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Most parents expect to help children buy a home ‒ BSA

  • 14/12/2021
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Most parents expect to help children buy a home ‒ BSA
Almost three quarters, 71 per cent, of parents expect to provide some financial help to the younger generations in purchasing a home.


Research from the Building Societies Association (BSA), found that more than half of those surveyed, 53 per cent, believe older family members should offer financial help to younger loved ones to help them buy a home if they can. This compared to just 28 per cent who don’t think they should.

Just under half, 49 per cent, of parents said they expected to leave a bequest to younger family when they passed away.

While many parents anticipate helping their children get onto the ladder, the children themselves are not expecting to receive that help. Less than a third, 29 per cent, of would-be first-time buyers said they expected financial help from a parent in purchasing a home.

The study also revealed a generational divide, as parents under the age of 60 were less inclined to provide financial support to their younger loved ones than parents aged over 60. The BSA suggested this was likely down to the higher value of assets held by older generations.

The BSA research found that almost half of those surveyed, 45 per cent, expect house prices to continue to rise next year, with just 13 per cent expecting a fall, making putting together a deposit an even bigger challenge for potential homebuyers.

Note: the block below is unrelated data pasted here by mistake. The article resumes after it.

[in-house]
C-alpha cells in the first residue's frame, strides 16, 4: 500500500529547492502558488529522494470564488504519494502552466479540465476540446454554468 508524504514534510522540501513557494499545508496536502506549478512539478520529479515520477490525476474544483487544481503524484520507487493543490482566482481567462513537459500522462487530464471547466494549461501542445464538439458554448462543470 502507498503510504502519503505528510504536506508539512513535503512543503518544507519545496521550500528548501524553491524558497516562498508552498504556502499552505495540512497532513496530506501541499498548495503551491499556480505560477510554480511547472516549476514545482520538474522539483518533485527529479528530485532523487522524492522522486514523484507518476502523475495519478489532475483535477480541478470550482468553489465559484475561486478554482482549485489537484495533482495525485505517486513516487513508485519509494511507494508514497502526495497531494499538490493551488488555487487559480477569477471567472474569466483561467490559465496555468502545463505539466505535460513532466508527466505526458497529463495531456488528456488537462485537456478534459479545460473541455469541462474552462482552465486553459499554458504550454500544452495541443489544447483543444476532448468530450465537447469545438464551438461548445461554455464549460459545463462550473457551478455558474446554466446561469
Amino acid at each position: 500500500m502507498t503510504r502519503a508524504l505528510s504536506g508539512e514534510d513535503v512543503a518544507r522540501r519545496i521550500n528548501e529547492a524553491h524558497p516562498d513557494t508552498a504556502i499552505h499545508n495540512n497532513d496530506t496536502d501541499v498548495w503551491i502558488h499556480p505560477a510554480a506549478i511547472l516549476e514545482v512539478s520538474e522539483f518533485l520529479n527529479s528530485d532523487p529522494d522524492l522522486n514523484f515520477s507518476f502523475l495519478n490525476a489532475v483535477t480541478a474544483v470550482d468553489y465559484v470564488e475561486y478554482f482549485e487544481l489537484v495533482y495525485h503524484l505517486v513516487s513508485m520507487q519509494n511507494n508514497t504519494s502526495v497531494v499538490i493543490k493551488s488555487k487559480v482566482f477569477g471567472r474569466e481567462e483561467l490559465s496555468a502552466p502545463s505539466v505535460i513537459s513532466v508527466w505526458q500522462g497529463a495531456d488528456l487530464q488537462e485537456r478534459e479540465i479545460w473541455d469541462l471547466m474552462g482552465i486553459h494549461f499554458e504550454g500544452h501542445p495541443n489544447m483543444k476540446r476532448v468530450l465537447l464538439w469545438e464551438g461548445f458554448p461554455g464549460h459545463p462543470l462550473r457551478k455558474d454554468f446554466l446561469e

It also revealed a real drop in confidence in the housing market, with just 21 per cent saying now is a good time to buy property, down from 26 per cent three months a go. Almost one in three think that now is not a good time to purchase property.

Paul Broadhead (pictured), head of mortgage housing policy at the BSA, said that with house prices rising faster than both inflation and wage growth, it was no surprise that building a deposit remained the most testing aspect of getting onto the property ladder.

He continued: “But it’s clear that many families are more willing to share their wealth and give financial help than the younger generation appreciate.

“Perhaps families should use the festive period to talk candidly to each other about their future plans and aspirations and how best to use their inter-generational wealth. It could be the best present under the tree for all.”

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